Ukraine’s hryvnia may fall 19% in six months
As economy worsens
Ukraine’s hryvnia may tumble 19 percent against the dollar in the next six months as a deteriorating economy and dearth of foreign investment forces the country to abandon its management of the currency, according to five analysts surveyed by Bloomberg.
The hryvnia may slide to 10 per dollar by the end of August, according to the median estimate of the economists and currency strategists surveyed by Bloomberg yesterday. The hryvnia plunged 43 percent since August to 8.15 per dollar as the economy spiraled toward recession and the International Monetary Fund pledged $16.4 billion in emergency loans.
“Ukraine is really facing an uphill battle,” said Lars Rasmussen, an emerging-markets strategist at Danske Bank A/S in Copenhagen, who forecasts the hryvnia will be at 10 per dollar in six months. “They need to be less focused on holding their currency and concentrate their money on other problems in their economy.”
Ukraine’s economy may shrink 9 percent this year, as the worst global financial crisis since the Great Depression damps demand for its exports and leaves the former Soviet republic struggling to fund deficits in its current account and budget, according to HSBC Holdings Plc, Europe’s biggest bank. The nation’s reserves slid almost 9 percent to $29 billion in January, as the central bank “regularly” bought and sold foreign currency to control the hryvnia, according to its head of external relations, Serhiy Kruhlik.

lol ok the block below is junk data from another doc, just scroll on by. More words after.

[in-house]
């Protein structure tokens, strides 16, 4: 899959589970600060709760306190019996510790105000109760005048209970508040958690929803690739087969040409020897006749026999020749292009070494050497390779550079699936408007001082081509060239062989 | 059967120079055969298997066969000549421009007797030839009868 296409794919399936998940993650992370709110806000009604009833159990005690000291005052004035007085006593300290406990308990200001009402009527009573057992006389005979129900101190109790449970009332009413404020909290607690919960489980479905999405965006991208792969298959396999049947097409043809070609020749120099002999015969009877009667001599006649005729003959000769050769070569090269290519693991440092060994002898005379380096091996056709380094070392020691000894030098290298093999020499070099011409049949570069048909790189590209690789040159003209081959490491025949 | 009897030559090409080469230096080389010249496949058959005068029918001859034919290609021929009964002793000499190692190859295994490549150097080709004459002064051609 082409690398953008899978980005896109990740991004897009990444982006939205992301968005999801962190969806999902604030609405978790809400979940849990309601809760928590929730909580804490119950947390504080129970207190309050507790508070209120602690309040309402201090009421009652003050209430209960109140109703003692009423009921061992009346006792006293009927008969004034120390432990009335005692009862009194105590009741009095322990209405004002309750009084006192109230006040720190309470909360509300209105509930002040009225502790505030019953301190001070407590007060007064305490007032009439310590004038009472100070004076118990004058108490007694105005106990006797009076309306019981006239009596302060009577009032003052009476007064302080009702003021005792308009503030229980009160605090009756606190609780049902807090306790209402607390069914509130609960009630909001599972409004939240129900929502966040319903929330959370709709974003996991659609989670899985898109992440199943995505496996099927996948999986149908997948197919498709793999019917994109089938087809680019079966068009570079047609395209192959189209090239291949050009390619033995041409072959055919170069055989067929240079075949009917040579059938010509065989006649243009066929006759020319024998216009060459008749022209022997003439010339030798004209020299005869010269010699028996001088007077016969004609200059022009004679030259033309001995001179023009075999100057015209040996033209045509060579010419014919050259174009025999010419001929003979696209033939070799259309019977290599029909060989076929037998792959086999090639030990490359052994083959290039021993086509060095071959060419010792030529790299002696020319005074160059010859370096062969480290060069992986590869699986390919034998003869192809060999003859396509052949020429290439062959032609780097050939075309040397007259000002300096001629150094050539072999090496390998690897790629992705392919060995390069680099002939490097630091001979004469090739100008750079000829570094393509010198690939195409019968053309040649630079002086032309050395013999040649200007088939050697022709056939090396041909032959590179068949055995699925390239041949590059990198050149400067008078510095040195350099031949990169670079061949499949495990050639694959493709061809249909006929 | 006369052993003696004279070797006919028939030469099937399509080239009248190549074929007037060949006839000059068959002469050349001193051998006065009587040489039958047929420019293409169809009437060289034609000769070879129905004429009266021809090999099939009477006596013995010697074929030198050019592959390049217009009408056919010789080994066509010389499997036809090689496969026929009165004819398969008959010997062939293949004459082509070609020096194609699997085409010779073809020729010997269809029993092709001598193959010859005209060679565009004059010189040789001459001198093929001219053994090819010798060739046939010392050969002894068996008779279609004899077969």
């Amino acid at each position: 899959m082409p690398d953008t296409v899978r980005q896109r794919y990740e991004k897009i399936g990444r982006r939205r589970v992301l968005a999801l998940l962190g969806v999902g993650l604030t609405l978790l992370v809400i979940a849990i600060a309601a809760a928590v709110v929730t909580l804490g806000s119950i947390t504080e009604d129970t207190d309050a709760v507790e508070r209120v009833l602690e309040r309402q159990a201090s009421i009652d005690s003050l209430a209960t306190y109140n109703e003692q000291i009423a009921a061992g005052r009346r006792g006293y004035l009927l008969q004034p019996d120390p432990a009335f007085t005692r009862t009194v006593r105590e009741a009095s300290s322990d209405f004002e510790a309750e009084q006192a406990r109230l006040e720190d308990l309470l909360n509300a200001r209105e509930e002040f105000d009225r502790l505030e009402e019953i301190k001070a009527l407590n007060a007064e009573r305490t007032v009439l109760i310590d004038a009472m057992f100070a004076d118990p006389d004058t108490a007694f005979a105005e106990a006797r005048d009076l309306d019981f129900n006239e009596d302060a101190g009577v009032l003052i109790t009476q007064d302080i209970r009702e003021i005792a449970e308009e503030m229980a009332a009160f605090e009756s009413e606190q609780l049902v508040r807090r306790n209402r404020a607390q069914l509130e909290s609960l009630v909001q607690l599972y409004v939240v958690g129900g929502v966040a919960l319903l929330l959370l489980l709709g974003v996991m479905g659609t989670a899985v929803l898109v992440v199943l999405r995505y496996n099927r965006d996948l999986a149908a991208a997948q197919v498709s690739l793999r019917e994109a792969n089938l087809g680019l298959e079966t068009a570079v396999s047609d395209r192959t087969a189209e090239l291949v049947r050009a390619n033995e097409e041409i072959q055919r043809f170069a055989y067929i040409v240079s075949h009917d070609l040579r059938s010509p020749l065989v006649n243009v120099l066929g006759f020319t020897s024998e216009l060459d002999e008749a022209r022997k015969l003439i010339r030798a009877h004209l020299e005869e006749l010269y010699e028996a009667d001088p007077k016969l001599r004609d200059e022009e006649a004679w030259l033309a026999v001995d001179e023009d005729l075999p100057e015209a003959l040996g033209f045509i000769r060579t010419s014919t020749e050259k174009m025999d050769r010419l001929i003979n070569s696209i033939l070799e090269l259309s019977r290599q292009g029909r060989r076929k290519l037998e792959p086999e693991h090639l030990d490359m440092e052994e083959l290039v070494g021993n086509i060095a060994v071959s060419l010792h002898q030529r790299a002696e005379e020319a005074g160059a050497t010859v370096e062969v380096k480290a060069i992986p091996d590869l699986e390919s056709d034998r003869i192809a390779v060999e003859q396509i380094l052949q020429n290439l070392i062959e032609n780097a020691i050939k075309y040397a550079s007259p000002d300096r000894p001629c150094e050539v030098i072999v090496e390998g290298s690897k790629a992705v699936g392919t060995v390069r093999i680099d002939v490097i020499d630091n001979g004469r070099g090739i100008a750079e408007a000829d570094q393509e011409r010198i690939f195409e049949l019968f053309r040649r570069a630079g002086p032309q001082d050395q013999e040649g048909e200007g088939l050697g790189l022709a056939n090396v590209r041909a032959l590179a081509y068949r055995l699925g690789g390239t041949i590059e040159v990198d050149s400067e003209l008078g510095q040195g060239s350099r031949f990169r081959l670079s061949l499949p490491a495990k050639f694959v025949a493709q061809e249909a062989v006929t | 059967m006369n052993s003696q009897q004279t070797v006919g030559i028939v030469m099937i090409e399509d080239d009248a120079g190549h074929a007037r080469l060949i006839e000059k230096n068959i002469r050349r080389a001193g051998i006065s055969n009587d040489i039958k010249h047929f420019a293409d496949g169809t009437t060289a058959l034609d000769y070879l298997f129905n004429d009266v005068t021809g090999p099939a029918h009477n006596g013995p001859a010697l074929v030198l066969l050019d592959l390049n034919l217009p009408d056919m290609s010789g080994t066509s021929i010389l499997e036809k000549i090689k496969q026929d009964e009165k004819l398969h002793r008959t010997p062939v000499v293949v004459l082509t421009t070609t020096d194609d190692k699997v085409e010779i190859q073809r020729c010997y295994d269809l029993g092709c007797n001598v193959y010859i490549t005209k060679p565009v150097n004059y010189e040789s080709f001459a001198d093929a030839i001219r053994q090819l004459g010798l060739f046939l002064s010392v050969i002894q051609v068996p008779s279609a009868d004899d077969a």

The analyst forecasts ranged between 8.5 and 11 per dollar. The hryvnia lost 1.2 percent against the U.S. currency this year. It was unchanged against the dollar yesterday and held at 10.4074 per euro, as UniCredit SpA said the Natsionalnyi Bank Ukrainy was intervening.
Ukraine is struggling to fund a $12.3 billion current-account deficit amid the worldwide seizure in credit markets and a slump in the price of steel, its biggest export. The country’s banks face losses and writedowns worth $964.6 billion.
The country passed its 2009 budget in December with a planned budget deficit of 2.97 percent of gross domestic product. Finance Minister Viktor Pynzenyk submitted his resignation last week in a dispute over the deficit, which violated IMF requirements. The IMF offered the loan on the condition Ukraine run a balanced budget.
“The market is really nervous about them losing their IMF support,” Rasmussen said. “The IMF may use them as an example to say, look, we want to help but if you’re not fulfilling your side of the bargain, goodbye.”
Fitch Ratings reduced Ukraine’s credit rating to five levels below investment grade at B last week, amid concern the economy will shrink 4.5 percent this year. Standard & Poor’s said today it may also cut the country’s rating because of concern the IMF loan arrangement may be at risk.